Terri Lyne Carrington:Young Drummer With an Ear for the New. MUSIC: INTERVIEW. Her new album offers fusion, avant-garde, Brazilian, pop/rock, and African sounds
WHEN she was just 10 years old, Terri Lyne Carrington started playing drums with jazz greats like Dizzy Gillespie, Rahsaan Roland Kirk, Betty Carter, and Illinois Jacquet. When trumpeter Clark Terry heard her play, he took her to the Wichita Jazz Festival, where she met Buddy Rich, who was so impressed he got her a spot on TV's ``To Tell the Truth.'' When she was only 12 years old, she won a scholarship to Boston's Berklee College of Music, after director Lawrence Berk heard her play with pianist Oscar Peterson.
Today, at 24, she has an album of her own music, ``Real Life Story,'' and is house band drummer on the Arsenio Hall TV show. After all those years as a child prodigy from Medford, Mass., playing mainstream jazz with people a lot older than herself, Terri Lyne has emerged from the experience with this philosophy:
``The best part about music is what's new,'' she said in a recent telephone interview from her home in Los Angeles. ``That keeps up the intrigue.''
Unlike some of her contemporaries, who grew up with rock and fusion and are just beginning to explore jazz and its roots, Carrington sees her traditional musical background as a springboard for the kind of music she's doing now, especially her new album, which contained some fusion, some bop, some avant-garde, some Brazilian, some pop/rock, and some African-influenced numbers. If it's new and different, it's likely to catch her attention.
But she does respect the jazz artists who are trying to keep their tradition alive.
``There's a lot of value to that, she says. ``It's like being a classical musician. I'm not saying you can't be creative in that mode. I have a lot of admiration for people who dedicate themselves to history.'' Speaking of jazz tradition, she said, ``It's a good foundation for me. For some people it's an end; for me it's a means.''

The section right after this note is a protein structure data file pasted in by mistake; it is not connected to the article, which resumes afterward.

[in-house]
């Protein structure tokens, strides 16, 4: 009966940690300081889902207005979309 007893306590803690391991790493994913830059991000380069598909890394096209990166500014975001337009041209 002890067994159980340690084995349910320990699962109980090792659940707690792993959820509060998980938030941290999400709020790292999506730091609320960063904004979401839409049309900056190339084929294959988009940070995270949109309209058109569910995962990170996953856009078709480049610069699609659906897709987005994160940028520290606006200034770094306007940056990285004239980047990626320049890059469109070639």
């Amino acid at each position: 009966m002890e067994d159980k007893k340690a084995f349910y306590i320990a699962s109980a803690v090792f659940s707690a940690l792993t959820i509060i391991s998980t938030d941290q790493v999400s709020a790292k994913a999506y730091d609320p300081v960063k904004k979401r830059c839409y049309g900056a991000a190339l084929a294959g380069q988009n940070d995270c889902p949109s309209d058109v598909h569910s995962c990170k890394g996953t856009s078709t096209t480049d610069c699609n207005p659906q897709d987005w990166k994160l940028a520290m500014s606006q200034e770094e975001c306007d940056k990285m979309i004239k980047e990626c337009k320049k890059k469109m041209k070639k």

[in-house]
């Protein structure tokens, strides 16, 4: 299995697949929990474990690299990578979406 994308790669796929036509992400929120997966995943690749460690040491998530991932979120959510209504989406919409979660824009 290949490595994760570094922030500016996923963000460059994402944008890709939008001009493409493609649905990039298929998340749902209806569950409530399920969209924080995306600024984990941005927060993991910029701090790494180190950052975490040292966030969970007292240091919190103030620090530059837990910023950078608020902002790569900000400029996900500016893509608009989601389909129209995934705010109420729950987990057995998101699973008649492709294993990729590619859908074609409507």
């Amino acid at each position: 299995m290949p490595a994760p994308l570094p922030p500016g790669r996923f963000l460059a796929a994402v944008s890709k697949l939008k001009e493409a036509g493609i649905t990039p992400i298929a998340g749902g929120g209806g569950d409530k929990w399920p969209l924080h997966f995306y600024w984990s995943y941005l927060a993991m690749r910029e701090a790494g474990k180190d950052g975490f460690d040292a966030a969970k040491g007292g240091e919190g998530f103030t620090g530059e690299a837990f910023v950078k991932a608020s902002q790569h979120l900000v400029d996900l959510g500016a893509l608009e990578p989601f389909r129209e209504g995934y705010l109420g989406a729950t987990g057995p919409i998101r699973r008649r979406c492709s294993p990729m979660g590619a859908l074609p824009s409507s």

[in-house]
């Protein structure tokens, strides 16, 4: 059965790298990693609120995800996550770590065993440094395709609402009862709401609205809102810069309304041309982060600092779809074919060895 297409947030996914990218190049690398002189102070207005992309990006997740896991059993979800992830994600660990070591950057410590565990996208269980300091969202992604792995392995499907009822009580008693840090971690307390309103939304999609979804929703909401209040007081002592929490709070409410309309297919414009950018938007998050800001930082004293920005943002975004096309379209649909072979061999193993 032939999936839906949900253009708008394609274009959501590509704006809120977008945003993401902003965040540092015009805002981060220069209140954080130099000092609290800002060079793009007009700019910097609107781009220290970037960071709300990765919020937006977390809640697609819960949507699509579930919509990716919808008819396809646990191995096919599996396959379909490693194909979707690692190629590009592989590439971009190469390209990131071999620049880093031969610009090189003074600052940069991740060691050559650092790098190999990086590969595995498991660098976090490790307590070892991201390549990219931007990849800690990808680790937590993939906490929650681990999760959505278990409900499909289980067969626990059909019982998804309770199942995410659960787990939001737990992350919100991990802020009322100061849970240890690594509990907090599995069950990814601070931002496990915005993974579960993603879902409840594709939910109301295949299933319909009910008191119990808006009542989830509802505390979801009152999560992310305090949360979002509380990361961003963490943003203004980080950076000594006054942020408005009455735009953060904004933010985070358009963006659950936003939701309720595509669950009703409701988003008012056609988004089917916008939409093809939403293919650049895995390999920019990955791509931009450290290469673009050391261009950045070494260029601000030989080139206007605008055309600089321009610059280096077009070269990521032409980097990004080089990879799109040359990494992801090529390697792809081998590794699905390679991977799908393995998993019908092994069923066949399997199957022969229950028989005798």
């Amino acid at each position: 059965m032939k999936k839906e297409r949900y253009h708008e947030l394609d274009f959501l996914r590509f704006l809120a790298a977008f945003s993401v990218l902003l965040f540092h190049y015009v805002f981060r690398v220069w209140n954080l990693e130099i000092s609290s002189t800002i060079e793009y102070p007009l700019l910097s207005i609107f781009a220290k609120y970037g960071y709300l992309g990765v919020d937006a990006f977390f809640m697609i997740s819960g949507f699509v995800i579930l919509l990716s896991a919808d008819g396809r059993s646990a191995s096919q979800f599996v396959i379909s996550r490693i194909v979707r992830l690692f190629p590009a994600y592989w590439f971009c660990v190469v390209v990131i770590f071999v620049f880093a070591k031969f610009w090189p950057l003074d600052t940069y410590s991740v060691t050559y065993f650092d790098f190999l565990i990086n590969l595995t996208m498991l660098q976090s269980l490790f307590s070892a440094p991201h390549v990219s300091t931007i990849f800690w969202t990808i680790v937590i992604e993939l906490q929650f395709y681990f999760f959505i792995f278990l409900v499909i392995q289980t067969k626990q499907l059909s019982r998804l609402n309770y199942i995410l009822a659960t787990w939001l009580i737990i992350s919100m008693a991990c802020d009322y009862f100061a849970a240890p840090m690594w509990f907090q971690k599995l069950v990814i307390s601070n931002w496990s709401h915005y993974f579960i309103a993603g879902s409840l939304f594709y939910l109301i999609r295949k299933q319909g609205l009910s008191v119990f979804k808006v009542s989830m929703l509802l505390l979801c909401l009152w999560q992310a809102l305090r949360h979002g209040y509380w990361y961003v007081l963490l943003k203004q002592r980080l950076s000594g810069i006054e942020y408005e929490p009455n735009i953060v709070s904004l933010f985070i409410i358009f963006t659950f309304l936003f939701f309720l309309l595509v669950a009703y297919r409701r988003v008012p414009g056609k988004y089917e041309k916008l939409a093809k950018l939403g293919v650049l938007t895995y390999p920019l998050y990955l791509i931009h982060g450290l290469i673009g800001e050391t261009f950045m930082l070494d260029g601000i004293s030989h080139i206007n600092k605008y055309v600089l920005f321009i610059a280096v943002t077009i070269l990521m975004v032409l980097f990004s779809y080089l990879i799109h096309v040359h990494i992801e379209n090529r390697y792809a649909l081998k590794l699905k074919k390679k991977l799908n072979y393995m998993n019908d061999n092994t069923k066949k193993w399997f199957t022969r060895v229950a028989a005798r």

Playing with so many accomplished musicians hasn't fazed Carrington a bit. To her, it was all a normal part of growing up.
``You know,'' she says, ``when you're young, you don't have the same inhibitions that adults have. The only thing I can say is that it was fun. I can't imagine what it would have been like without it, because it's never been any different.''
Carrington considers herself fortunate, because she had a great musical education, both in performance and at Berklee - and, she says, ``After age 16 I made all my own decisions.'' Until then, her father, saxophonist Sonny Carrington, acted as her manager and arranged for her to sit in with visiting jazz musicians in and around Boston. He had started her off on saxophone at a tender age, but she soon laid the instrument aside for the drums.
In 1981, Terry Lyne made her first album, ``TLC and Friends,'' which featured pianist Kenny Barron, bassist Buster Williams, and saxophonist George Coleman. In its review, the Boston Globe commented on Carrington's ``impressive musicianship.''
She moved to New York in 1983, where she met and played with Stan Getz, Lester Bowie, James Moody, and many others. In 1987 she toured with Wayne Shorter and appeared on his latest album, ``Joy Ryder.''
Now, with so many musical experiences behind her, Carrington has used her new album as a showcase for her ever-widening musical tastes. It features such guest artists as guitarists John Scofield and Carlos Santana, saxophonists Wayne Shorter and Grover Washington, Jr., and keyboardist/ vocalist Patrice Rushen. In addition to playing drums and writing most of the songs, Carrington sings for the first time on it.
``Actually, my musical taste has never really changed,'' she says. ``I've always liked different styles of music.'' But when she was younger she felt that she was ``stereotyped, pigeon-holed. I kept wanting to play different things, and when you want something, you zero in on it and you do it.''
Not only was Carrington a child prodigy; she was, and is, one of the very few female drummers in jazz - or in any kind of music, for that matter. But as in every other aspect of her career, she takes that in stride, too.
`` Today women, and children too, are portrayed as heroes,'' she says, ``like in the movie `Aliens.' I don't make big deal of the issue that women are playing music. I'm happy to see people doing what they want.''